What To Do If Your Child Has Head Lice


When a child is diagnosed with head lice, it can cause a range of emotions for parents, from shock to embarrassment. However, it’s important to note that head lice infestations are not a reflection of cleanliness and do not spread any diseases. To help parents navigate this common issue, it is crucial to arm them with accurate information. This article provides essential guidance on checking for lice, treating the infestation, and preventing its spread. By following these tips, parents can effectively manage head lice and alleviate the social stigma associated with it.

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What Are Head Lice?

Head lice are tiny insects found in human hair that survive by feeding on blood supplied by the scalp. A single adult is called a louse, and their eggs are called nits. In the United States, kids who attend daycare, preschool, or elementary school and those who live with them are most likely to face an infestation. Head lice infestations do not indicate uncleanliness and do not spread any diseases. However, there is often a social stigma and many misconceptions about head lice. It is important to be armed with the correct information in order to effectively check for lice, treat the infestation, and prevent it from spreading to others.

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Symptoms of a Head Lice Infestation

Children with head lice may not experience any symptoms, but there are some common signs to be aware of. These include:

  • A tickling sensation or feeling like something is crawling in their hair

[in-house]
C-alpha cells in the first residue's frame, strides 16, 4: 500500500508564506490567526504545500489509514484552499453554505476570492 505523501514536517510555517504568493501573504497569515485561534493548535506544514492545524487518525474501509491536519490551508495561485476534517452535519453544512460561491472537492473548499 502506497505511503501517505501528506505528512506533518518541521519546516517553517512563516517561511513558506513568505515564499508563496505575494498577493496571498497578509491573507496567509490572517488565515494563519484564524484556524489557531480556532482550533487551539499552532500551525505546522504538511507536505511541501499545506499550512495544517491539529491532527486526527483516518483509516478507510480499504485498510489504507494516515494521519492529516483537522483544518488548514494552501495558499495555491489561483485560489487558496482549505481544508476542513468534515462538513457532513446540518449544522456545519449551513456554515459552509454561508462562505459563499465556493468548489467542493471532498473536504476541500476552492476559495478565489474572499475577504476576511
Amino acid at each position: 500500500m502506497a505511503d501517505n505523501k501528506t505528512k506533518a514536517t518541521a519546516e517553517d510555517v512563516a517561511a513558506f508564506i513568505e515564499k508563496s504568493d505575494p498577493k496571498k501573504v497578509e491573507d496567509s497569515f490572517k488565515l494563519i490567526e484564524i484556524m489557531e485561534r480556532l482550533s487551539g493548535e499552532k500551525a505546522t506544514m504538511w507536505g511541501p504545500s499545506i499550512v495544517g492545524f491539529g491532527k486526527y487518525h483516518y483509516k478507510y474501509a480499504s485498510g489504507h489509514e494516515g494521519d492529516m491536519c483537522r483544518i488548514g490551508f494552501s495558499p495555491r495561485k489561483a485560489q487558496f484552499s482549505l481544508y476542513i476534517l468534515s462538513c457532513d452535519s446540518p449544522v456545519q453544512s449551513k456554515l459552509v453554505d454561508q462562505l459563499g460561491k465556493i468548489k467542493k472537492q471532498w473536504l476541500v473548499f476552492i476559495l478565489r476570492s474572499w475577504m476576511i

• Itching caused by an allergic reaction to lice saliva
  • Difficulty sleeping, as lice are more active in the dark

If your child is displaying any of these symptoms, it is important to check their hair for lice.

How Do You Get Head Lice?

Head lice do not have wings and cannot jump, so direct hair-to-hair contact is the most likely way for them to spread from person to person. This can occur on the playground, at slumber parties, or in sleep-away camps. While less common, it is also possible for lice to spread through contact with personal items such as hairbrushes, hats, ribbons, scarves, or towels. It is important for children to avoid sharing these items to minimize the risk of infestation. It is uncommon for head lice to spread by contact with items like pillows or couches, but hairs that have been shed can still have lice or eggs attached.

Can Lice Live in Short Hair?

Yes, lice can live in short hair. Since their primary source of nourishment comes from the scalp, they are typically not far away. An infestation is likely when nits are found attached to hair within a quarter of an inch of the scalp. Therefore, children with short hair are just as likely to become infested as those with longer hair.

Do Lice Like Clean Hair?

Contrary to popular belief, lice actually prefer to live in clean hair. Lice cement their eggs to the hair shaft, and it is easier for the eggs to attach to clean hair that does not have much oil. Therefore, having clean hair does not prevent a lice infestation.

How To Check For Lice